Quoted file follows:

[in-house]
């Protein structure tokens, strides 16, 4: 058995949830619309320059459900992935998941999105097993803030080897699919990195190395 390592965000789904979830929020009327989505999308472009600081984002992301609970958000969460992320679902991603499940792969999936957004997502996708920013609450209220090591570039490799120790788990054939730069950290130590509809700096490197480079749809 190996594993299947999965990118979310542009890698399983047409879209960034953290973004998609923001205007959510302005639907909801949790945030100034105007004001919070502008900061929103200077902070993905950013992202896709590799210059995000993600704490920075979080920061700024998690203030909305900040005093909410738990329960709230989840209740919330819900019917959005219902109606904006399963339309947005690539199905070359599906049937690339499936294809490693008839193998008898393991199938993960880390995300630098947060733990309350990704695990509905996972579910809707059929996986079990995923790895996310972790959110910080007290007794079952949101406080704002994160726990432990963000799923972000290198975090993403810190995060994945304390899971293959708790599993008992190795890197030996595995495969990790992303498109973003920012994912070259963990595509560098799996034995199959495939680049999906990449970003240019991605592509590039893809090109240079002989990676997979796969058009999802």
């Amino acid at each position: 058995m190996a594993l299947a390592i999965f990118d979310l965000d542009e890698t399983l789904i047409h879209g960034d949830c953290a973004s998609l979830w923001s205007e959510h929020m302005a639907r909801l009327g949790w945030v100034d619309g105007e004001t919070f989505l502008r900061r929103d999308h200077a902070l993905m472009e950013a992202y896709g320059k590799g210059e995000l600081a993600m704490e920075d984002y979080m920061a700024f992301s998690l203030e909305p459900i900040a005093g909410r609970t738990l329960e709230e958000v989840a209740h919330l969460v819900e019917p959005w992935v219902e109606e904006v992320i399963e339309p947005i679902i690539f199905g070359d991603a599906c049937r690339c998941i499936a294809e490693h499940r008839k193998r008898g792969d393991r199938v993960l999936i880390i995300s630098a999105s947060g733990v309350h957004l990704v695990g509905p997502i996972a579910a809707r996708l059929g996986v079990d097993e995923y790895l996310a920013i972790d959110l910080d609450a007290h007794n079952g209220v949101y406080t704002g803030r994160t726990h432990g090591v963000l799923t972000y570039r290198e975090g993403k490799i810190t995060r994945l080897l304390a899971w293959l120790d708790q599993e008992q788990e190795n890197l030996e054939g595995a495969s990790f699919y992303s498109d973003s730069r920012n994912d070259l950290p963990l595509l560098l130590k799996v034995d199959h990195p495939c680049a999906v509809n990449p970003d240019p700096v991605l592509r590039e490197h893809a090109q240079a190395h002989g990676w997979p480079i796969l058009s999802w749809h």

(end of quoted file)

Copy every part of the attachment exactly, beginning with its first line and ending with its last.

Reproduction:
[in-house]
């Protein structure tokens, strides 16, 4: 058995949830619309320059459900992935998941999105097993803030080897699919990195190395 390592965000789904979830929020009327989505999308472009600081984002992301609970958000969460992320679902991603499940792969999936957004997502996708920013609450209220090591570039490799120790788990054939730069950290130590509809700096490197480079749809 190996594993299947999965990118979310542009890698399983047409879209960034953290973004998609923001205007959510302005639907909801949790945030100034105007004001919070502008900061929103200077902070993905950013992202896709590799210059995000993600704490920075979080920061700024998690203030909305900040005093909410738990329960709230989840209740919330819900019917959005219902109606904006399963339309947005690539199905070359599906049937690339499936294809490693008839193998008898393991199938993960880390995300630098947060733990309350990704695990509905996972579910809707059929996986079990995923790895996310972790959110910080007290007794079952949101406080704002994160726990432990963000799923972000290198975090993403810190995060994945304390899971293959708790599993008992190795890197030996595995495969990790992303498109973003920012994912070259963990595509560098799996034995199959495939680049999906990449970003240019991605592509590039893809090109240079002989990676997979796969058009999802």
């Amino acid at each position: 058995m190996a594993l299947a390592i999965f990118d979310l965000d542009e890698t399983l789904i047409h879209g960034d949830c953290a973004s998609l979830w923001s205007e959510h929020m302005a639907r909801l009327g949790w945030v100034d619309g105007e004001t919070f989505l502008r900061r929103d999308h200077a902070l993905m472009e950013a992202y896709g320059k590799g210059e995000l600081a993600m704490e920075d984002y979080m920061a700024f992301s998690l203030e909305p459900i900040a005093g909410r609970t738990l329960e709230e958000v989840a209740h919330l969460v819900e019917p959005w992935v219902e109606e904006v992320i399963e339309p947005i679902i690539f199905g070359d991603a599906c049937r690339c998941i499936a294809e490693h499940r008839k193998r008898g792969d393991r199938v993960l999936i880390i995300s630098a999105s947060g733990v309350h957004l990704v695990g509905p997502i996972a579910a809707r996708l059929g996986v079990d097993e995923y790895l996310a920013i972790d959110l910080d609450a007290h007794n079952g209220v949101y406080t704002g803030r994160t726990h432990g090591v963000l799923t972000y570039r290198e975090g993403k490799i810190t995060r994945l080897l304390a899971w293959l120790d708790q599993e008992q788990e190795n890197l030996e054939g595995a495969s990790f699919y992303s498109d973003s730069r920012n994912d070259l950290p963990l595509l560098l130590k799996v034995d199959h990195p495939c680049a999906v509809n990449p970003d240019p700096v991605l592509r590039e490197h893809a090109q240079a190395h002989g990676w997979p480079i796969l058009s999802w749809h």